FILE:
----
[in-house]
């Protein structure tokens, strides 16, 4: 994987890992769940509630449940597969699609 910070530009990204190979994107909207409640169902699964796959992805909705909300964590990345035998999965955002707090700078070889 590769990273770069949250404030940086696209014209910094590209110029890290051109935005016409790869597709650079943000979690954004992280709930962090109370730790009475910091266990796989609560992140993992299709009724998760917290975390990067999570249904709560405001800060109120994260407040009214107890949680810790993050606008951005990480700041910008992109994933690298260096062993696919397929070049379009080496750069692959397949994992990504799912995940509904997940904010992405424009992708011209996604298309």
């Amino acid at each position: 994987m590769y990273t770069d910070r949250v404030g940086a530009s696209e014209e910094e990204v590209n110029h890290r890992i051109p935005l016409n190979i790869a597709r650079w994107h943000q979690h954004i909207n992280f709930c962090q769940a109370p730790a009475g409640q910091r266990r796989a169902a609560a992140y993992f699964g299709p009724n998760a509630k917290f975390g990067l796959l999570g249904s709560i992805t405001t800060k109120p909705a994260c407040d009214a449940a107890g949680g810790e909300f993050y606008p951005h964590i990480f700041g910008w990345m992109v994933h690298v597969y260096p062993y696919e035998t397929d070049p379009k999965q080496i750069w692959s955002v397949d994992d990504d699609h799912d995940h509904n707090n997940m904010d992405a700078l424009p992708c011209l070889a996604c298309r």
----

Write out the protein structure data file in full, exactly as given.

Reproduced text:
[in-house]
């Protein structure tokens, strides 16, 4: 994987890992769940509630449940597969699609 910070530009990204190979994107909207409640169902699964796959992805909705909300964590990345035998999965955002707090700078070889 590769990273770069949250404030940086696209014209910094590209110029890290051109935005016409790869597709650079943000979690954004992280709930962090109370730790009475910091266990796989609560992140993992299709009724998760917290975390990067999570249904709560405001800060109120994260407040009214107890949680810790993050606008951005990480700041910008992109994933690298260096062993696919397929070049379009080496750069692959397949994992990504799912995940509904997940904010992405424009992708011209996604298309």
């Amino acid at each position: 994987m590769y990273t770069d910070r949250v404030g940086a530009s696209e014209e910094e990204v590209n110029h890290r890992i051109p935005l016409n190979i790869a597709r650079w994107h943000q979690h954004i909207n992280f709930c962090q769940a109370p730790a009475g409640q910091r266990r796989a169902a609560a992140y993992f699964g299709p009724n998760a509630k917290f975390g990067l796959l999570g249904s709560i992805t405001t800060k109120p909705a994260c407040d009214a449940a107890g949680g810790e909300f993050y606008p951005h964590i990480f700041g910008w990345m992109v994933h690298v597969y260096p062993y696919e035998t397929d070049p379009k999965q080496i750069w692959s955002v397949d994992d990504d699609h799912d995940h509904n707090n997940m904010d992405a700078l424009p992708c011209l070889a996604c298309r």